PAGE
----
Prominent lawmakers possibly linked to Abramoff case


WASHINGTON -- The Justice Department has signaled for the first time in recent weeks that prominent members of Congress could be swept up in the corruption investigation of Jack Abramoff, the former Republican super-lobbyist who diverted some of his tens of millions of dollars in fees to provide lavish travel, meals and campaign contributions to the lawmakers whose help he needed most.

The investigation by a federal grand jury, which began more than a year ago, has created alarm on Capitol Hill, especially with the announcement Friday of criminal charges against Michael Scanlon, Abramoff's former lobbying partner and a former top House aide to Rep. Tom DeLay of Texas.

The charges against Scanlon identified no lawmakers by name, but a summary of the case released by the Justice Department accused him of being part of a broad conspiracy to provide "things of value, including money, meals, trips and entertainment to federal public officials in return for agreements to perform official acts" - an attempt at bribery, in other words, or something close to it.

Abramoff, who is under indictment in a separate bank fraud case in Florida, has not been charged by the federal grand jury here. But Scanlon's lawyer says he has agreed to plead guilty and cooperate in the investigation, suggesting that Abramoff's day in court in Washington is only a matter of time.

Scholars who specialize in the history and operations of Congress say that given the brazenness of Abramoff's lobbying efforts, as measured by the huge fees he charged clients and the extravagant gifts he showered on friends on Capitol Hill, almost all of them Republicans, the investigation could end up costing several lawmakers their careers, if not their freedom.

The investigation threatens to ensnarl many outside Congress as well, including Interior Department officials and others in the Bush administration who were courted by Abramoff on behalf of the American Indian tribe casinos that were his most lucrative clients.

The inquiry has already reached into the White House; a White House budget official, David H. Safavian, resigned days before his arrest in September on charges of lying to investigators about his business ties to Abramoff, a former lobbying partner.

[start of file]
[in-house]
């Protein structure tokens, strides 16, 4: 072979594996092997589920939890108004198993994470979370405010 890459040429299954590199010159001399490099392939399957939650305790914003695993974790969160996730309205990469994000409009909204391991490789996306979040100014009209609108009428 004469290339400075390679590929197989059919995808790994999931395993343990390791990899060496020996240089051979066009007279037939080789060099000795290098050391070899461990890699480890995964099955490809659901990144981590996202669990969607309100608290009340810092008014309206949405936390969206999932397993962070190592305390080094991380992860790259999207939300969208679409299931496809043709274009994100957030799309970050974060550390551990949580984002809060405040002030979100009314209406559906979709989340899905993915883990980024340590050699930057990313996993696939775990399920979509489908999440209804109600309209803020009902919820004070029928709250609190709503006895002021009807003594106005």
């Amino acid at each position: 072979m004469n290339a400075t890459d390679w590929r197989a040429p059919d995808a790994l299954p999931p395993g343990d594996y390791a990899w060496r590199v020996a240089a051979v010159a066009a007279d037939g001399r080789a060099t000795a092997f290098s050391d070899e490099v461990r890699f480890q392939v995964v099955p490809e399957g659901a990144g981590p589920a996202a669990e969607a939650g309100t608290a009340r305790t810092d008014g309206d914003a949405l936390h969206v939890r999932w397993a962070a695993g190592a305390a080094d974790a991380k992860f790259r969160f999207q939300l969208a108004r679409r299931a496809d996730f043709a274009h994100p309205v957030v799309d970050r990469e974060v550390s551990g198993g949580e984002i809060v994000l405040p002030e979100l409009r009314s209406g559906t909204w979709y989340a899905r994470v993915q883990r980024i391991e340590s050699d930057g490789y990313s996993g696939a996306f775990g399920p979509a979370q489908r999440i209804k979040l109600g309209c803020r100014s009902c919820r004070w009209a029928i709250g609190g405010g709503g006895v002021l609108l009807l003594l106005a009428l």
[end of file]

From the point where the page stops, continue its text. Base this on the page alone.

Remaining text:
"I think this has the potential to be the biggest scandal in Congress in over a century," said Thomas E. Mann, a congressional specialist at the Brookings Institution. "I've been around Washington for 35 years, watching Congress, and I've never seen anything approaching Abramoff for cynicism and chutzpah in proposing quid pro quos to members of Congress."

Even by the gold-plated standards of Washington lobbying firms, the fees paid to Abramoff were extraordinary. A former president of the College Republicans who turned to lobbying after a short-lived career as a B-movie producer, Abramoff, with his lobbying team, collected more than $80 million from the Indian tribes and their gambling operations. He was known by lobbying rivals as "Casino Jack."

So far, one member of Congress, Rep. Bob Ney, an Ohio Republican and chairman of the House Administration Committee, has acknowledged receiving a subpoena from the grand jury investigating Abramoff. Another, Rep. John T. Doolittle, a California Republican, has acknowledged that his wife, who helped Abramoff organize fundraisers, was subpoenaed.

The Justice Department signaled last month that DeLay had come under scrutiny in the investigation, over a trip that Abramoff arranged for DeLay and his wife to Britain in 2000 that included rounds of golf at the fabled course at St. Andrews in Scotland.

The department revealed its interest in DeLay, who is under indictment in Texas in an unrelated investigation involving violations of state election laws, in an extraordinary request to the British government that police there interview former Prime Minister Margaret Thatcher about the circumstances of a meeting in London with DeLay during the trip five years ago.

London newspapers quoted a document prepared by the British Home Office that outlined the Justice Department's investigation and said that "it is alleged that Abramoff arranged for his clients to pay for the trips to the U.K. on the basis that congressman DeLay would support favorable legislation."

The situation could be serious for Ney, a five-term lawmaker whose position as chairman of the House Administration Committee gives him power over the operations of the Capitol building and allows him to divide up congressional perks like office space and parking.

Ney was not identified by name in the documents filed against Scanlon on Friday. But the Ohio lawmaker's lawyers acknowledged that Ney was the lawmaker identified as "Representative No. 1" in the Justice Department papers, which charged Scanlon with conspiring to provide "Representative No. 1" with a golfing trip to Scotland, meals at Abramoff's Washington restaurant and campaign contributions.

Ney took part in a golf trip to Scotland in 2002 with Abramoff, where they played at St. Andrews, as DeLay had done two years earlier. Documents and testimony to Congress showed that Abramoff had asked an Indian tribe in Texas to sponsor the trip and that Ney was then asked for his help in trying to reopen a casino owned by the tribe that had been shuttered by state officials.

Ney was also a regular at Signatures, the expensive Washington restaurant that Abramoff owned and used to entertain clients, colleagues and lawmakers.

Former Signatures employees have said that Ney frequently ate and drank at the restaurant without paying. Ney has acknowledged the gifts but said they were within limits set by congressional ethics rules.

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